Bredren: bringing drum ‘n’ bass to techno stronghold Fuse

Pictures by Fleur Vanden Bosch


Working as a trio is becoming a rarity in electronic music these days. For the Lennik-based Bredren, that’s not a problem, it’s their strength. These childhood friends have already proven their worth in the drum ‘n’ bass scene – and that success might spill over now that they have been giving the blessing of one of Belgium’s premier techno institutions: Fuse. With their main room takeover on October 18 marked on our calendars, Adrien Van Dijk, Sebastien Albert and Dieter Geerinck sat down with us to talk about the past, present and future of what goes on behind the scenes of Bredren.

Give us a little introduction of who you are and how you guys met…

Adrien: Me and Sebastien have known each other since we were toddlers. We’ve been to the same school for 14 years, so we basically grew up together. During our teenage years, we often went to the same youth centre (JK Paddestoel in Groot-Bijgaarden) with our friends. It’s here we met Dieter during a DJ-contest in 2009. We immediately had a vibe going on. Dieter learned me how to mix and everything fell into place from there.

You guys started as Requake: what was this project about?

Adrien: Initially, this was a drum ‘n’ bass DJ-duo created by a good friend of ours, Vincent, and myself. He’s the one who got me into the genre in the first place. I wouldn’t be here if it wasn’t for him. Sebastien was always hanging out on our rehearsals and at a certain point, he started making us beats for fun under the same moniker. The dubstep tracks got picked up quite fast by some record labels. They became so popular it transformed Requake into a dubstep act. After a while, Vincent lost his interest in bass music and Sebastien and I took the project under our wings together.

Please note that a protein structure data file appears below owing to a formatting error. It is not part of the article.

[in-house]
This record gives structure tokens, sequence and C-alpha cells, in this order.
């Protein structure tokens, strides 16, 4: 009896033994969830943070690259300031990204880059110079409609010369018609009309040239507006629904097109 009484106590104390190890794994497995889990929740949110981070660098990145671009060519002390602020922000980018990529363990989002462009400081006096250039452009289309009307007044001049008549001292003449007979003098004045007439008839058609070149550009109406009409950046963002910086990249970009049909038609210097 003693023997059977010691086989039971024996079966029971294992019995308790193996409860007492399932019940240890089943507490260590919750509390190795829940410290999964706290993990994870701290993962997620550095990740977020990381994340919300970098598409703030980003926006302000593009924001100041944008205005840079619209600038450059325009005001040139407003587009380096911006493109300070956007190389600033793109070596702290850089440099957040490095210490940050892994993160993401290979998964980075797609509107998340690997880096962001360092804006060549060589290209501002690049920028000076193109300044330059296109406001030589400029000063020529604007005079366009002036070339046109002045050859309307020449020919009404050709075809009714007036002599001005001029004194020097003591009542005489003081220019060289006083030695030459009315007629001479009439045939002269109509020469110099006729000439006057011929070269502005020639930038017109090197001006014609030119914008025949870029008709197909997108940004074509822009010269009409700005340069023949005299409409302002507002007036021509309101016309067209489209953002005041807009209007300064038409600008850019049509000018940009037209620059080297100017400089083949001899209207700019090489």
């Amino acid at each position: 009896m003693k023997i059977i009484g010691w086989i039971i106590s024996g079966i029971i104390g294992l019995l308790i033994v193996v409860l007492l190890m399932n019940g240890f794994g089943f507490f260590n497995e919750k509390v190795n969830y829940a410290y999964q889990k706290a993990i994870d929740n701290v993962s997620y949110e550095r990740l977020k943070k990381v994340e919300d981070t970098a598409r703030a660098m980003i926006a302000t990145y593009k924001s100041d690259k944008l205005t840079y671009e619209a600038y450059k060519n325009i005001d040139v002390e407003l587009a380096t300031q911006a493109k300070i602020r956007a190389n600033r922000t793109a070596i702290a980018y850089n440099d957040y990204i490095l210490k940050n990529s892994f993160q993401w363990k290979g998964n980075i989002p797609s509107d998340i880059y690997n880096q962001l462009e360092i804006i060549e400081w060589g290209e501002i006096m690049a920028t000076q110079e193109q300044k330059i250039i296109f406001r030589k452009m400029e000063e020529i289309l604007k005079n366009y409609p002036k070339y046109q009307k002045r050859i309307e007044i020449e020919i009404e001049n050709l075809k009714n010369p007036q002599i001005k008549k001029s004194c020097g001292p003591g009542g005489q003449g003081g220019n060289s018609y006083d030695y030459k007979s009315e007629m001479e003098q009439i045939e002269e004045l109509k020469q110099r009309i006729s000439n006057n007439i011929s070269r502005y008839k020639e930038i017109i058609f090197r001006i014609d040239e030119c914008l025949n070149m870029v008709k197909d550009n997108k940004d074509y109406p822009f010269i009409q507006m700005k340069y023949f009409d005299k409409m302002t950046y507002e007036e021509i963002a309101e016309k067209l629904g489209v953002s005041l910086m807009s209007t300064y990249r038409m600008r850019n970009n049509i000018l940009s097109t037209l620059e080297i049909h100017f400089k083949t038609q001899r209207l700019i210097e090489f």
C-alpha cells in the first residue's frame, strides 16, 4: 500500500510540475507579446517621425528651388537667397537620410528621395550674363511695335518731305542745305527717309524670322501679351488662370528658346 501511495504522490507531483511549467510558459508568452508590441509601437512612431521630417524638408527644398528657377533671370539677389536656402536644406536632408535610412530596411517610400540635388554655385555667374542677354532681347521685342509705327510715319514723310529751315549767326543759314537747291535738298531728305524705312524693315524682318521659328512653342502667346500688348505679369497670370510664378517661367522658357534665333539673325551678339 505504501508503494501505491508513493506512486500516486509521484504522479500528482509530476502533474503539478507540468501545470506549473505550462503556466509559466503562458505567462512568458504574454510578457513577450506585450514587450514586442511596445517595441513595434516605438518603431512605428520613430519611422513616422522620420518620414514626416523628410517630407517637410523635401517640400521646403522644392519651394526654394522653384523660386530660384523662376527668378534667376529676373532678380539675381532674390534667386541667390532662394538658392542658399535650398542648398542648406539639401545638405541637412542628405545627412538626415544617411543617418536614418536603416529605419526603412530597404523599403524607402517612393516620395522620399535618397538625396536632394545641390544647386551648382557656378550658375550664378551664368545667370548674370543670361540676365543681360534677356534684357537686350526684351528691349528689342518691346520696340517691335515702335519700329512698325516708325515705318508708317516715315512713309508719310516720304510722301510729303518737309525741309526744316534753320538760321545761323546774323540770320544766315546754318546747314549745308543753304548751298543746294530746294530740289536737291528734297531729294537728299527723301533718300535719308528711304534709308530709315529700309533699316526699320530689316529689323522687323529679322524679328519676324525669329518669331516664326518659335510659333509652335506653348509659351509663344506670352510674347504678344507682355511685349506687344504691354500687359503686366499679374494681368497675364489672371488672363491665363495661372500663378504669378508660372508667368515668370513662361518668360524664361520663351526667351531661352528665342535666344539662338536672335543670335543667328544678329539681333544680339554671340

Sometimes I start making a track on my own, but it always ends up sounding less like ‘Bredren’. To make sure we have continuity in our output, all three of us should be involved from start to finish.

Sebastien, we’ve read you’re the production guy, while Adrien and Dieter are the DJ’s. How does that arrangement work for you?

Sebastien: At the beginning of Requake, I saw Adrien and Vincent play all that music on parties and all I could think about was how you could actually make such tunes… From that moment on, I became passionate about making music. As I was more of a technical person (or you can say computer nerd) I saw myself as the producer, while they were the DJ’s. Additionally, 3 people standing behind a DJ-deck is somewhat impractical. Other than that, being out there in the spotlight isn’t really my thing. I did try it out a couple of times, but after a few years, I realized that I preferred being in the studio. So when we started Bredren with Dieter, the roles were quite clear to all of us. That said, it’s all quite fluid. They always join me in the studio and I do tag along on gigs when I can. It works pretty well for all of us.

I guess you still have to meet up regularly to align yourselves, since you are all part of a group.

Dieter: Almost every track we’ve written yet was made while we were all in the studio. This has been the goal from the start: one main producer who converts the ideas from all of us in the software. It has to be a joint-venture with intellectual instead of capital input. Regarding practical agreements, we decide everything together. Sometimes we have a small business meeting before we start our studio-session.

What are the upsides and downsides of being in a group as opposed to producing/DJ-ing solo?

Adrien: I only see advantages. The only thing I can think of is that sometimes, it’s hard to find a moment to get into the studio when everyone has a busy life outside the music business. The good thing is we’re all well-aligned and we generally have the same ideas.